Jet Lag Cures An Update

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Jet Lag Cures An Update

Jet lag cures sleep masks, earplugs, neckrests, homeopathic mainstays the remedy that works for you may not for me

and so it goes. There's nothing new . . .

Actually, there is! Some travelers are touting the off-label use of Provigil (not U.S. Food and Drug Administration approved for jet lag),

a "wake-promoting agent" designed to "improve the wakefulness in patients with excessive sleepiness associated with narcolepsy, obstructive sleep apnea/hypopnea syndrome and shift work sleep disorder.

Other travelers favor the anti-jet-lag diet, developed for shift workers in 1982 at Argonne National Laboratory in Illinois. The plan revolves around eating different foods at different times to heighten energy or to wind down.

You'll find a discussion of the diet at, including an explanation of how it works, who should use it, etc. (For a fee, you can have a diet plan created just for you $10.95 - one way; $16.95 - round trip.)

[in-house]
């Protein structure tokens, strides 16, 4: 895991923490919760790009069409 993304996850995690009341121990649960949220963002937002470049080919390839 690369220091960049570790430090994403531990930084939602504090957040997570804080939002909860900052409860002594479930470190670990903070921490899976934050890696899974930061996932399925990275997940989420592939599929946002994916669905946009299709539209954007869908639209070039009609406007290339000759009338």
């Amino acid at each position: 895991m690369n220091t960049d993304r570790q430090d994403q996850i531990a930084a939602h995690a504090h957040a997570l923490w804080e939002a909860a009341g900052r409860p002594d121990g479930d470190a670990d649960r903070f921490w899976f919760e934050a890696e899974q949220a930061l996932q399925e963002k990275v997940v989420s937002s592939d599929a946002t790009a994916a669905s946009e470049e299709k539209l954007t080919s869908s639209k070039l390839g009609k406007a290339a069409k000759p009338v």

Melatonin, which helps regulate circadian rhythms, still has its devotees (who still couple it with exposure to natural light upon arrival at their destination). To read more about this hormone, visit The National Sleep Foundation. Their brochures and reports on sleep including discussions of melatonin and sleep and sleep and travel.

Here's to increased understanding of this phenomenon that decimates so many travelers!

P.S. The newly opened Spa at Mandarin Oriental, Washington D.C. has launched a "Traveler's Release," a unique spa treatment designed to help frequent fliers and busy executives overcome jet lag and stress.
For more details, click: "Traveler's Release"

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